• Flashback Sevinne's Reclamation, returning Fastbond and Crucible of Worlds. Play Glacial Chasm from the graveyard, to prevent Fastbond from damaging you as you make additional land drops. Mill over the rest of your deck by using Bazaar of Baghdad plus Wasteland to recur it.

  • Make infinite mana by floating mana, wasting your duals, and replaying them. Waste/strip all of your opponent's lands. Flashback the second Reclamation to add Trinisphere and Stony Silence to the board. Your opponent is now fully locked out forever. Put any number of enchantments back on top of your deck with Hall of Heliod's Generosity, to avoid decking yourself.

And the best part? It. Actually. Worked! The weekly challenge ended up drawing only four players, so we played round robin. I beat Hogaak and Four-Color Deathrite 2-0, and lost a close three-game match against Sultai, but my 2-1 score was enough to take first place. I even got to use that old Drop of Honey that hadn't left my binder in years. Now that's what a good day looks like for a Vintage brewer.

November 29: Weekly Discord Challenge

After cleaning my palette with the insane Oath Bond brew, I reset my sights at getting Hullbreacher to work in Grixis Thieves. As is often the case with early deck designs of mine, I had been trying to fit together too many things, which made the deck feel clunky and inconsistent. In this case, it was overambitious to play both draw sevens with only three ways to break their symmetry, and Time Vault/Key felt out of place without the Tinker to support it. I added Tinker and Blightsteel Colossus back to the main deck, and cut the Urzas and Opposition Agent, which had been underwhelming. I also made room for a duo of Night's Whispers and a main-deck Abrade, to help me bridge the midgame after spending countermagic on early threats.


This list showed promise, but after testing it for a bit, it still didn't run as smoothly as I wanted it to. I wasn't feeling the Tinker package, and in particular the dead draws you often got from it. In essence, we are expending four slots here to finish the game with what is otherwise a normal Xerox deck: Tinker, Blightsteel Colossus, Time Vault, and Manifold Key. The beauty of the Blue Stew shell is how easily you can replace the win conditions with anything you want. After mulling over my options, I settled on … Underworld Breach. Again. Not my most inspired choice, I know. It's just hard to compete with how efficient the combo really is. By only adding the minimalist three-card package of two Underworld Breach and one Brain Freeze, you gain a cheap game-ending combo, while only adding one "bad" card (Brain Freeze) to the deck. Conveniently, the combo even bypasses Pyroblast.

Boring as my choice of win condition was, there was another thing I did like about it. By adding Underworld Breach to a list with Hullbreachers, I could now call my deck … "The Breach Boys." I am very proud of that one, thank you.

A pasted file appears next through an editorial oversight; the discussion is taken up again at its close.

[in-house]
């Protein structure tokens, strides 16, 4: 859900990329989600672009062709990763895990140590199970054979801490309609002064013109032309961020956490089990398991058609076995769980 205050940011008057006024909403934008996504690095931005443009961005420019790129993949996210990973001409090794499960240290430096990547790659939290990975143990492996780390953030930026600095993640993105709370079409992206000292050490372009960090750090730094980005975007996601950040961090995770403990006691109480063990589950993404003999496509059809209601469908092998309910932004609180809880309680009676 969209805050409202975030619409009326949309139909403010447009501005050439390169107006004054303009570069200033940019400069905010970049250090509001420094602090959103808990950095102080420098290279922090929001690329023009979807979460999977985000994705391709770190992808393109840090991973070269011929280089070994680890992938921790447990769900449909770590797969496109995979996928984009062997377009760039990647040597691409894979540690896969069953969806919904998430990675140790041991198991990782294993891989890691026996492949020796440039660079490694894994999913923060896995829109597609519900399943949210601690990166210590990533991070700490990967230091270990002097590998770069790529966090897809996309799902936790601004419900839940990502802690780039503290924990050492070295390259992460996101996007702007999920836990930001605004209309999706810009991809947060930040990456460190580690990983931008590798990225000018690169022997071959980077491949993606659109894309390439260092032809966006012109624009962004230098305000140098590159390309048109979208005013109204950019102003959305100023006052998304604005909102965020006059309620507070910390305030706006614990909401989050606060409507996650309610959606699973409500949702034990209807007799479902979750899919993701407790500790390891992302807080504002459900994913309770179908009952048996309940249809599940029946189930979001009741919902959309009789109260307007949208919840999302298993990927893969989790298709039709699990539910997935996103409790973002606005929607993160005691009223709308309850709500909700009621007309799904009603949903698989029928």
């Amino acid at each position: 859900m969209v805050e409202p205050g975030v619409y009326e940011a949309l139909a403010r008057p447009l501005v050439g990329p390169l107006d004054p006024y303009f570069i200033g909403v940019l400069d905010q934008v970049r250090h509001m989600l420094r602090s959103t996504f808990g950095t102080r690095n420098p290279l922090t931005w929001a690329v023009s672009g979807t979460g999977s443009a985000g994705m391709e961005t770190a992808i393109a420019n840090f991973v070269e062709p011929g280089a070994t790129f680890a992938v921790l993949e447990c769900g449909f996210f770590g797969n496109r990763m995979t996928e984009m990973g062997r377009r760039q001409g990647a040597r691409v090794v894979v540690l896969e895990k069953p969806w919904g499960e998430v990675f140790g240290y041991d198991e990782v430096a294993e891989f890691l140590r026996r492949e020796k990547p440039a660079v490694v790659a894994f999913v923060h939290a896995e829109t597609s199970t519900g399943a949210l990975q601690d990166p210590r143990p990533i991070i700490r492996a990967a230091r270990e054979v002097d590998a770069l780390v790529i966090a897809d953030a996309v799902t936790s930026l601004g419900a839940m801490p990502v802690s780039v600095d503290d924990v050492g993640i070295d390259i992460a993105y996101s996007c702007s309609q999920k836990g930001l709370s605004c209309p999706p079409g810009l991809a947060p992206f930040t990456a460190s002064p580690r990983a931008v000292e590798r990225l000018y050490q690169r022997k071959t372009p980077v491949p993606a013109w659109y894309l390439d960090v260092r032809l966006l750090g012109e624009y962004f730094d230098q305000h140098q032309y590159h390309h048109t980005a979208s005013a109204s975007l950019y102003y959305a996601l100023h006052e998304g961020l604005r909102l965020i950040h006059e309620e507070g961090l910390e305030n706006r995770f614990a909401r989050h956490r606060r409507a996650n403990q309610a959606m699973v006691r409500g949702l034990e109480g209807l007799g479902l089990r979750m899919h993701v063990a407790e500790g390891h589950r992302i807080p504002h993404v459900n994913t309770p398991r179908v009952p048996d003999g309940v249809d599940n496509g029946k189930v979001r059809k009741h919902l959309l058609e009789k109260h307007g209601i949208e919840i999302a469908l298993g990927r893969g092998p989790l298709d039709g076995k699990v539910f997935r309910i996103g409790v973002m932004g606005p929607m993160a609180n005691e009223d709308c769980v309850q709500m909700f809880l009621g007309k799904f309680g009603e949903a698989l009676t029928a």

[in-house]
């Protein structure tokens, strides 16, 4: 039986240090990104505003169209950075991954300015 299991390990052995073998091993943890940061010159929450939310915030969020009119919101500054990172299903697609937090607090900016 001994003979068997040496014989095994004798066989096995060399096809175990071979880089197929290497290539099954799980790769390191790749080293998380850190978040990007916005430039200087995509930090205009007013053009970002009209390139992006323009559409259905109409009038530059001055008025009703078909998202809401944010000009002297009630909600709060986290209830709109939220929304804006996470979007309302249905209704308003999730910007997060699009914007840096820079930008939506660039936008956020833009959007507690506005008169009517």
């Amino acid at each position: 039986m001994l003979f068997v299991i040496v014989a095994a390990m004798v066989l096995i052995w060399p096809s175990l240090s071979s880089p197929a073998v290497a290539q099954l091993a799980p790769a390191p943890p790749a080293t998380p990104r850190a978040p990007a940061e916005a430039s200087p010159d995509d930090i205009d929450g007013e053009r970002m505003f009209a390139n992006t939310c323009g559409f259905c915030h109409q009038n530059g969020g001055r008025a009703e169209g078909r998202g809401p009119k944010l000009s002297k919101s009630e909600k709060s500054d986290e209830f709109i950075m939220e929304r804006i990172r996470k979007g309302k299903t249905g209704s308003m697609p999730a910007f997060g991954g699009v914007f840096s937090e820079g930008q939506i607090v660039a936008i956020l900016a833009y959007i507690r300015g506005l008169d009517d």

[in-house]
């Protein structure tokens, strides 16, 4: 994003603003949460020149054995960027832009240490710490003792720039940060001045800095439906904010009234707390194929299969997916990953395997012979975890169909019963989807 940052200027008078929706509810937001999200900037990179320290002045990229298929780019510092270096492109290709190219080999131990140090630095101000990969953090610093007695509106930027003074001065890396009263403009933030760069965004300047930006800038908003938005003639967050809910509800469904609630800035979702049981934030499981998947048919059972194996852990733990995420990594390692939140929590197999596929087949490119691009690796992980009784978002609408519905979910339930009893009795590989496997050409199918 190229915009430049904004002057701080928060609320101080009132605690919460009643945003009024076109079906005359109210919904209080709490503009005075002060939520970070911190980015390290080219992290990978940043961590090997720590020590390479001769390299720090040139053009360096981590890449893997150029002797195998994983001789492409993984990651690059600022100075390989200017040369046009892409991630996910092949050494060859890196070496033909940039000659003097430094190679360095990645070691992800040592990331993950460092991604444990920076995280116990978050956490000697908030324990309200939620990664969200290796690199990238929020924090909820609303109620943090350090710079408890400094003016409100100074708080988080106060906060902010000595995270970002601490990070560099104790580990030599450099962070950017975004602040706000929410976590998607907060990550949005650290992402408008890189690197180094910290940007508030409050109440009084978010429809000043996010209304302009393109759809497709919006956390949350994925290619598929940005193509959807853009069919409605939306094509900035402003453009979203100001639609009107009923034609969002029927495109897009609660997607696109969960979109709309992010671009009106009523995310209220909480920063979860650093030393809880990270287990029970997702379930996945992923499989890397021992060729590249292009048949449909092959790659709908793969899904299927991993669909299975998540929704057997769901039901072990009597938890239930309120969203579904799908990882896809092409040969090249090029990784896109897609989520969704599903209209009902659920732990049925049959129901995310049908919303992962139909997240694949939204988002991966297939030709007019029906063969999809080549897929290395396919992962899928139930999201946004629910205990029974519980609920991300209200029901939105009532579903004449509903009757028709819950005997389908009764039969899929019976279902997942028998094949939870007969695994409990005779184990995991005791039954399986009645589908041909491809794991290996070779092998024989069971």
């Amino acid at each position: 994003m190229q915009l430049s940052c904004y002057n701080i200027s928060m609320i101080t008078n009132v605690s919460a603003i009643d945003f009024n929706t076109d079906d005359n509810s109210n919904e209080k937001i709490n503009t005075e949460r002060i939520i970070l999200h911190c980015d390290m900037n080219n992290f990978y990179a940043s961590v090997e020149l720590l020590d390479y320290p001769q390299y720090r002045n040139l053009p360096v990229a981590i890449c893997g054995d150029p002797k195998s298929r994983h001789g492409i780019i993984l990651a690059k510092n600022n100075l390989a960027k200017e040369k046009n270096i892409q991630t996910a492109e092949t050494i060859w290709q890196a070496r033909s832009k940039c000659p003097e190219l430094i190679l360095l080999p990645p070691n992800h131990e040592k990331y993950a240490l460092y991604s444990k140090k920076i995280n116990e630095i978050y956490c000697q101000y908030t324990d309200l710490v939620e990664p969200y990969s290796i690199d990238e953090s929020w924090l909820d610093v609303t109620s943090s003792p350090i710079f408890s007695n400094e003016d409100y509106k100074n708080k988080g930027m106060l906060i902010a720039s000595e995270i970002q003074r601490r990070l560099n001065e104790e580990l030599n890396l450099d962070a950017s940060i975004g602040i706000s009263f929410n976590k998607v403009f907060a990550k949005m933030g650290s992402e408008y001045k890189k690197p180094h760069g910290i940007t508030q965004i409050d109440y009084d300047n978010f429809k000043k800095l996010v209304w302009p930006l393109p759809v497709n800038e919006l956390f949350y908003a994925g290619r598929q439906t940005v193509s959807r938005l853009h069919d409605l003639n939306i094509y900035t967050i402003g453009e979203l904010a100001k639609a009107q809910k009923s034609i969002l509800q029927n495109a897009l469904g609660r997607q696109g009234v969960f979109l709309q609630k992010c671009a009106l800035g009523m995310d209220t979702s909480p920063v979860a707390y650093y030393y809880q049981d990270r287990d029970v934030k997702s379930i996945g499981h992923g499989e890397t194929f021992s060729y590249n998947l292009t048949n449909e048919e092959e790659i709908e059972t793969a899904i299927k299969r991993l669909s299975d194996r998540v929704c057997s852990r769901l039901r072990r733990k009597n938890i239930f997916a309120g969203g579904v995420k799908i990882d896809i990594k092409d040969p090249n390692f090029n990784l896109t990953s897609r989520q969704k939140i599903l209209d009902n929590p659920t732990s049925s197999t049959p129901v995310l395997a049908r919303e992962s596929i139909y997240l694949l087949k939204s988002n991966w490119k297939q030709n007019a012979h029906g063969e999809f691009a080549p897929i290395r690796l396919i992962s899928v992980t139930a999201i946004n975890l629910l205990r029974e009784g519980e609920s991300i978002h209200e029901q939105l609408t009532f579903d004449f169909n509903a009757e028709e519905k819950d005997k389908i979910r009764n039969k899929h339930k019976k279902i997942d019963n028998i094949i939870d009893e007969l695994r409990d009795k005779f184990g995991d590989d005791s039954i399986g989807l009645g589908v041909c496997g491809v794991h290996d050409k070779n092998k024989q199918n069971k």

Slotting in Breach meant a few other changes were necessary. Mana Crypt was cut in favor of Lotus Petal, Sensei's Divining Top became an additional Preordain, and Saheeli made room for a third Pyroblast, as many players on the Discord server were brewing with Hullbreacher at that time. With removal of the extra artifacts, Tolarian Academy could be switched for Mystic Sanctuary. The final product looked like this:


I like how this version of the deck played a lot. It was good enough to 3-0 the weekly challenge, beating the usual field of Blue-Red Xerox and Sultai players. Of note: Wheel of Fortune plays quite nicely with Underworld Breach, even if you don't have a Hullboi yet. The only change I'm still debating is slotting in two Dreadhorde Arcanist instead of the Night's Whispers. In case I do, I would probably switch a main-deck Pyroblast for one of the Bolts in the sideboard.

As good as this list was, I was getting a tad bored of playing Breach combo so often. So, for my final brew of the year, I decided to cook up something special again …

December 20: Weekly Discord Challenge

As you may have noticed throughout this diary, I'm fortunate enough to own a large amount of old Magic cards. I try to get the cards for any Vintage (or Legacy) deck I like, and I enjoy playing a wide variety of archetypes. Whenever I purchase new cards, I immediately start looking for excuses to utilize them. Conversely, whenever expensive cards are sitting unused in my binders for too long, I start feeling a bit guilty. One set of cards that had remained mostly untouched for all off 2020 were my Mishra's Workshops. So, to finish out a year where I had played a bunch of blue brews (Oath, PO, Breach, Thieves) and a smattering of Bazaar builds (as a two-of in my Fastbond lists), I decided to embrace the rust life for once.

One recent card that had tickled my fancy was Forsaken Monument. I could see adding it to Ravager Shops, to pump the team and turbocharge your mana-production for monstrous late-game Stonecoil Serpents and Walking Ballistas. However, I was more interested in pairing it with Basalt Monolith to generate infinite mana. Once a combo player, always a combo player. As I penned down the Monuments and Monoliths, the next inclusion was Paradox Engine. The last time I had played with the card was when Mystic Forge and Karn, the Great Creator were both unrestricted and crushing the competition. I remembered a combination that would sometimes come up. With Sensei's Divining Top, a Manifold Key, a Basalt or Grim Monolith, and a Paradox Engine, you can draw your entire deck and generate infinite mana. Adding in that package, the deck was coming together nicely, but I was going to need more help to pay for those expensive Engines, Monoliths, and Monuments. Going through my binders again, I came across good old Metalworker. This seemed like a perfect job for him!